Secondly, Duffy said that scale and engineering will help give their products a competitive advantage. This resonated with me personally—especially with HDMI’s evolution. I can’t tell you how many products I’ve had in for review that have had buggy HDMI performance or high end audio gear that lagged behind HDMI versions.

In fact, the president of one uber high end audio brand once told me the difficulty they had allocating engineering resources to implement and test evolving HDMI specifications. Sound United’s strategy of using engineering at scale to gain a competitive advantage? Check.

The third item that struck me about Duffy’s presentation is the corporate culture within Sound United. One of my masters degrees is in management and systems with a concentration in leadership so I appreciated the nod to corporate culture. Several of Sound United’s management team are former musicians (and the running joke was “failed” musicians for some). Everyone I met held musical appreciation as a core value. To that end, Duffy had all Sound United employees wearing T-shirts of their favorite band or their favorite concert. Even Gene participated by rocking a Yes Tales of Topographic Oceans T-Shirt for the occasion.

Last but not least, Duffy spoke about the Sound Start, a program dedicated to bringing 10,000 instruments to children across the world by 2020. Sound United donates a percentage of online and dealer-based sales to the Sound Start cause. Duffy pointed to statistics that children's exposure to music impacts school performance in positive ways. You can learn more about Sound Start here. The point is that music connects us. Music can move us in a way that nothing else can. Music bonds us with powerful experiences. We’ll remember those experiences vividly and fondly for the rest of our lives. Duffy noted that Sound United strives to deliver that audio and musical experience through the products in their portfolio.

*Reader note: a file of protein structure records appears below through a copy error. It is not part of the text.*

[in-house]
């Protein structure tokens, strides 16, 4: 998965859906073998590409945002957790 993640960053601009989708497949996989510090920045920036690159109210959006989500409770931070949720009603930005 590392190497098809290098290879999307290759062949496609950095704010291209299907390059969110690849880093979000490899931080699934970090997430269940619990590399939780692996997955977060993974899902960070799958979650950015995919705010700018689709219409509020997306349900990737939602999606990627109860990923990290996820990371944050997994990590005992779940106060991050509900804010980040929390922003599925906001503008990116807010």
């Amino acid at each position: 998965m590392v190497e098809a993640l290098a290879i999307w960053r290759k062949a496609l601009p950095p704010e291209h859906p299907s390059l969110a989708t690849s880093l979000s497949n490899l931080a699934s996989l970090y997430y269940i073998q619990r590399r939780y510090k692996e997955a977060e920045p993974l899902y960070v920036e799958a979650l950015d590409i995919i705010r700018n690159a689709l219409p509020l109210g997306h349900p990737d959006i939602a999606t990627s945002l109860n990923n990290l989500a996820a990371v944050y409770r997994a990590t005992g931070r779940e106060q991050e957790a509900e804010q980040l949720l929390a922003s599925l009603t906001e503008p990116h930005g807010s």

McD35 brass band

The McDonogh 35 High School Marching Band wowed the crowd with their astounding performance

Finally, the conference took place hot on the heels of Sound United’s term sheet announcement for Onkyo, Pioneer, and Integra. Duffy to his credit wasn’t shy about mentioning what he could about this move. And he was keen to note that the diverse portfolio will allow Sound United growing access to broader global markets.

With the keynote over, we got a treat with a live performance by the McDonogh 35 High School Marching Band. These young men and women were amazing. What incredible musical talent and what a testament to the musical legacy alive today in New Orleans. Bravo!

With the live performance over, press and dealers were put on separate tracks and away we went!

Immersive Audio Galore

First up, we had a Dolby Atmos and IMAX Enhanced demonstration with Definitive Technology driven by Marantz electronics. The demo was geared towards one goal: Showing that immersive audio is the real deal. If you’ve ever been to an audio show at a hotel, you know how difficult it is to get good audio in some of those rooms. There were seven BP9080x and BP9060 speakers with Dolby Atmos enabled speaker modules in the demo. You can read my review of a similar  Definitive Technology setup. The ceiling wasn’t flat and, canonically speaking, wouldn’t pass Dolby Atmos’ muster.